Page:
Sunday, May 27, 2018

Today's Machining Lesson

I have long run into the problem that cutting small pieces of material is dangerous and scary on the chop saw and my vertical band saw has trouble with straight lines in aluminum.  I have built several jigs over the years to hold round, rectangular, and square material safely for the chop saw.  These are usually square or rectangular tube with 3/8"-16 bolts locking the material down, with a C-clamp holding the tube to the fence.  But once you get down to 3" long or less, or flats that are too wide to fit into my existing collection of such cutting jigs, you are entering the odd and somewhat scary use of C-clamps to hold everything down for cutting.

One of the pieces that I needed to cut for today's project was 1.654" x 1.336", too small for any jig, clamp, or other "keep the fingers attached" approach.  Some months back, I observed that at a low enough feed rate. I am sure this Sherline could slice through a battleship.  So why not use it as the world's most complicated chop saw?

The chop saw gets the material to a size that fits into the mill vise (or rather the hackery that I am using to hold pieces more than 2" wide).  If I feed fairly slowly, the 1/4" endmill produces a very ugly slice which I then clean up with another pass using the 3/4" endmill which makes a very nice finish.  (I think the finish difference is that they have different numbers of cutting edges; one better suited to aluminum.)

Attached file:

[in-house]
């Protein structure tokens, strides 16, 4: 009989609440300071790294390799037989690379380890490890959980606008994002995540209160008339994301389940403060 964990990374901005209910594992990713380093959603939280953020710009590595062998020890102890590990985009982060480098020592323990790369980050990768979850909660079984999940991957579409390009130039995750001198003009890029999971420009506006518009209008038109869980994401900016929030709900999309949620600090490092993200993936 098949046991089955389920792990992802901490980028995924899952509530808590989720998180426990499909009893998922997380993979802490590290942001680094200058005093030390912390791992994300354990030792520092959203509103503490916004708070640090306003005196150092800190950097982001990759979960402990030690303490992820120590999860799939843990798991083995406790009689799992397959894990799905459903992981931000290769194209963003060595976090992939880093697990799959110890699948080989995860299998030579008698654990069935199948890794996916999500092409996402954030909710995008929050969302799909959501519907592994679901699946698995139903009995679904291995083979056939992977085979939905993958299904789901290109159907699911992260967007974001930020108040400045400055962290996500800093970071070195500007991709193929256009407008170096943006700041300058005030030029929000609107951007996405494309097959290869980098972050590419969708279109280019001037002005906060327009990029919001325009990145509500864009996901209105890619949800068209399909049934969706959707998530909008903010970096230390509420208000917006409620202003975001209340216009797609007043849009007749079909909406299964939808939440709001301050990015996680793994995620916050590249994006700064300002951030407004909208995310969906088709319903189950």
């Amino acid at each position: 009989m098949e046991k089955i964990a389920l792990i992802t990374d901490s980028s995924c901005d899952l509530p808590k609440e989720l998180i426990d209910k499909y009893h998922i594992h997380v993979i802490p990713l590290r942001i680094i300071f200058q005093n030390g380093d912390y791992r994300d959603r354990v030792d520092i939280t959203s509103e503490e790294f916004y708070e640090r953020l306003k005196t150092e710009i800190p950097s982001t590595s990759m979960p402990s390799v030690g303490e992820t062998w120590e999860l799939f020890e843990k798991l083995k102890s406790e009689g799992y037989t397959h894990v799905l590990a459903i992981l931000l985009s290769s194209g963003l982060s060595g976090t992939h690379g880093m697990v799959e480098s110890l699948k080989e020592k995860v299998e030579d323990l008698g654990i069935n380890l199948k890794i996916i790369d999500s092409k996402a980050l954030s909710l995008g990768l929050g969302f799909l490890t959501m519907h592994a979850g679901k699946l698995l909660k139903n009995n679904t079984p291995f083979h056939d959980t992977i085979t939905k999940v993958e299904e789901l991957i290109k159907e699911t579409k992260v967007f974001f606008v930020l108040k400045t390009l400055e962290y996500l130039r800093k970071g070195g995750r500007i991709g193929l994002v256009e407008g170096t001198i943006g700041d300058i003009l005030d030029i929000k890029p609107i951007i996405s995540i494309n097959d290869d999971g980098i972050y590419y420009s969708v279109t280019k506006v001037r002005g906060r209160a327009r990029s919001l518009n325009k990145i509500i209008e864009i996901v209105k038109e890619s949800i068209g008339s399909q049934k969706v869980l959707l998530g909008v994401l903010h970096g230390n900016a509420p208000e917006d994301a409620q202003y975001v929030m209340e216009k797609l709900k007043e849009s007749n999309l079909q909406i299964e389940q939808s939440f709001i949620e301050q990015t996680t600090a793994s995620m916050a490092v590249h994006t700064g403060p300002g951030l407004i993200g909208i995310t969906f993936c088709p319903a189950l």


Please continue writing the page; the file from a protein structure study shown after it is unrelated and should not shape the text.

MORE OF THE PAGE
I still have not received the replacement fuse so Y axis is still handpowered, but the adjustment to match the needed feed rate is intuitive.


  1. One of the techniques I use with a chopsaw for small parts is to sacrifice a longer piece of wood. I clamp that in the saw to stabilize the small part. Sometimes I sandwich the part with two pieces of soft wood (like pine) to get a better grip on it.

  2. Believe it or not, if it is flat, you can use a carbide blade in a table saw. (I also use this method for small square tubing. Keep your feedrate low and don't get the blade too hot or it will warp, with much merriment if that happens.

    Or as has been discussed above, sacrifice pieces of thin wood (or plywood, or paneling) to hold your parts in a chop saw.

  3. Remember when cutting metal the key is "Surface Feet per minute". Cutting too slowly can also produce bad results much like cutting too fast. The 3/4" end mill (I'm assuming you're cutting with the side) Basically is running 9 x faster at the surface than the 1/4". All other things being equal, try speeding up the RPMs on the 1/4" cutter.